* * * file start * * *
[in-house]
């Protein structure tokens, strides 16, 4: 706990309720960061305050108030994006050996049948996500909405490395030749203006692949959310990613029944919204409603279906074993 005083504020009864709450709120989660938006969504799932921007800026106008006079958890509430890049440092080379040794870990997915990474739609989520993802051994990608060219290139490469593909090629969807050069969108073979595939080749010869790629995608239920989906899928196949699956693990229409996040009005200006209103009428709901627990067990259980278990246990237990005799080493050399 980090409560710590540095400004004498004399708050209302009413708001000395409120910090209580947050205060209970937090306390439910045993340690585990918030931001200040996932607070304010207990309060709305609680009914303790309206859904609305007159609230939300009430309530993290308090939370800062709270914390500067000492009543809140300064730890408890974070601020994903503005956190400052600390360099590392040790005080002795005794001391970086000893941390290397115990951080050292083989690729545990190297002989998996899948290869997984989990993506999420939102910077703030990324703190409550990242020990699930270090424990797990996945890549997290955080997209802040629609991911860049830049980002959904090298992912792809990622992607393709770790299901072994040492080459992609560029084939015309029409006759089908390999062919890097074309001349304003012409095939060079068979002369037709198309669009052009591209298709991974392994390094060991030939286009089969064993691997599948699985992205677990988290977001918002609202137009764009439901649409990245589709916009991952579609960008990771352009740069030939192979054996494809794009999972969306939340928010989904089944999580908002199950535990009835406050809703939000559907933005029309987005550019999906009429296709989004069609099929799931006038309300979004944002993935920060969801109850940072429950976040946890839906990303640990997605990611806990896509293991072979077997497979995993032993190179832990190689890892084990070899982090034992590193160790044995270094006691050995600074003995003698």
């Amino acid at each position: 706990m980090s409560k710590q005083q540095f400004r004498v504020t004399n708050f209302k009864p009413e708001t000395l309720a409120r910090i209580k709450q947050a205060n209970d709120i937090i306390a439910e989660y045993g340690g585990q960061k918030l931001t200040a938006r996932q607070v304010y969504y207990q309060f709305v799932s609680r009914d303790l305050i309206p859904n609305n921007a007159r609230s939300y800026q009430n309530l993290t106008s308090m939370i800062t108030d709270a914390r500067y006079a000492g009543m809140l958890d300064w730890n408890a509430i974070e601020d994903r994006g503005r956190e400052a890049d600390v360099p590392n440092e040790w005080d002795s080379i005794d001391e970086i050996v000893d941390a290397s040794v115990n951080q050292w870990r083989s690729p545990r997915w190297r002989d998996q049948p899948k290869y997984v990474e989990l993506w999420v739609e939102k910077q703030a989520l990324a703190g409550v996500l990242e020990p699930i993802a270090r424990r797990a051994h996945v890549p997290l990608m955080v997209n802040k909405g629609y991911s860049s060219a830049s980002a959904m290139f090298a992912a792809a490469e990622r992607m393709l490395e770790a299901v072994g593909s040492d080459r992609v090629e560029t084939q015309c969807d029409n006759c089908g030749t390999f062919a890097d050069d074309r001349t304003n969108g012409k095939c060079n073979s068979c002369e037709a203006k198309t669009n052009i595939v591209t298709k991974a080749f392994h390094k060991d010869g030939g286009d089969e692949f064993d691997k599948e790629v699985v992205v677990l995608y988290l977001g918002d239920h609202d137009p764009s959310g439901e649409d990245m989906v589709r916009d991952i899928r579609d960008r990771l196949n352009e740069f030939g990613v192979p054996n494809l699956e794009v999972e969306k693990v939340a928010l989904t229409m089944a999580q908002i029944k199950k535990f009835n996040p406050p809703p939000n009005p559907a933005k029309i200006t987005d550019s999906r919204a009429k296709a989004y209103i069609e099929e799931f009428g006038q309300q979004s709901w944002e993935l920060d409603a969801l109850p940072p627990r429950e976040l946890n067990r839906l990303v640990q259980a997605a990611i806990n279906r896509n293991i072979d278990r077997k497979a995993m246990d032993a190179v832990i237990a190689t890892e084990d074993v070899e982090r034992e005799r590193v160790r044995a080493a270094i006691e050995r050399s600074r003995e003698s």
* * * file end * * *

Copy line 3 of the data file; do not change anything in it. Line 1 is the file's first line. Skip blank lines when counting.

């Amino acid at each position: 706990m980090s409560k710590q005083q540095f400004r004498v504020t004399n708050f209302k009864p009413e708001t000395l309720a409120r910090i209580k709450q947050a205060n209970d709120i937090i306390a439910e989660y045993g340690g585990q960061k918030l931001t200040a938006r996932q607070v304010y969504y207990q309060f709305v799932s609680r009914d303790l305050i309206p859904n609305n921007a007159r609230s939300y800026q009430n309530l993290t106008s308090m939370i800062t108030d709270a914390r500067y006079a000492g009543m809140l958890d300064w730890n408890a509430i974070e601020d994903r994006g503005r956190e400052a890049d600390v360099p590392n440092e040790w005080d002795s080379i005794d001391e970086i050996v000893d941390a290397s040794v115990n951080q050292w870990r083989s690729p545990r997915w190297r002989d998996q049948p899948k290869y997984v990474e989990l993506w999420v739609e939102k910077q703030a989520l990324a703190g409550v996500l990242e020990p699930i993802a270090r424990r797990a051994h996945v890549p997290l990608m955080v997209n802040k909405g629609y991911s860049s060219a830049s980002a959904m290139f090298a992912a792809a490469e990622r992607m393709l490395e770790a299901v072994g593909s040492d080459r992609v090629e560029t084939q015309c969807d029409n006759c089908g030749t390999f062919a890097d050069d074309r001349t304003n969108g012409k095939c060079n073979s068979c002369e037709a203006k198309t669009n052009i595939v591209t298709k991974a080749f392994h390094k060991d010869g030939g286009d089969e692949f064993d691997k599948e790629v699985v992205v677990l995608y988290l977001g918002d239920h609202d137009p764009s959310g439901e649409d990245m989906v589709r916009d991952i899928r579609d960008r990771l196949n352009e740069f030939g990613v192979p054996n494809l699956e794009v999972e969306k693990v939340a928010l989904t229409m089944a999580q908002i029944k199950k535990f009835n996040p406050p809703p939000n009005p559907a933005k029309i200006t987005d550019s999906r919204a009429k296709a989004y209103i069609e099929e799931f009428g006038q309300q979004s709901w944002e993935l920060d409603a969801l109850p940072p627990r429950e976040l946890n067990r839906l990303v640990q259980a997605a990611i806990n279906r896509n293991i072979d278990r077997k497979a995993m246990d032993a190179v832990i237990a190689t890892e084990d074993v070899e982090r034992e005799r590193v160790r044995a080493a270094i006691e050995r050399s600074r003995e003698s």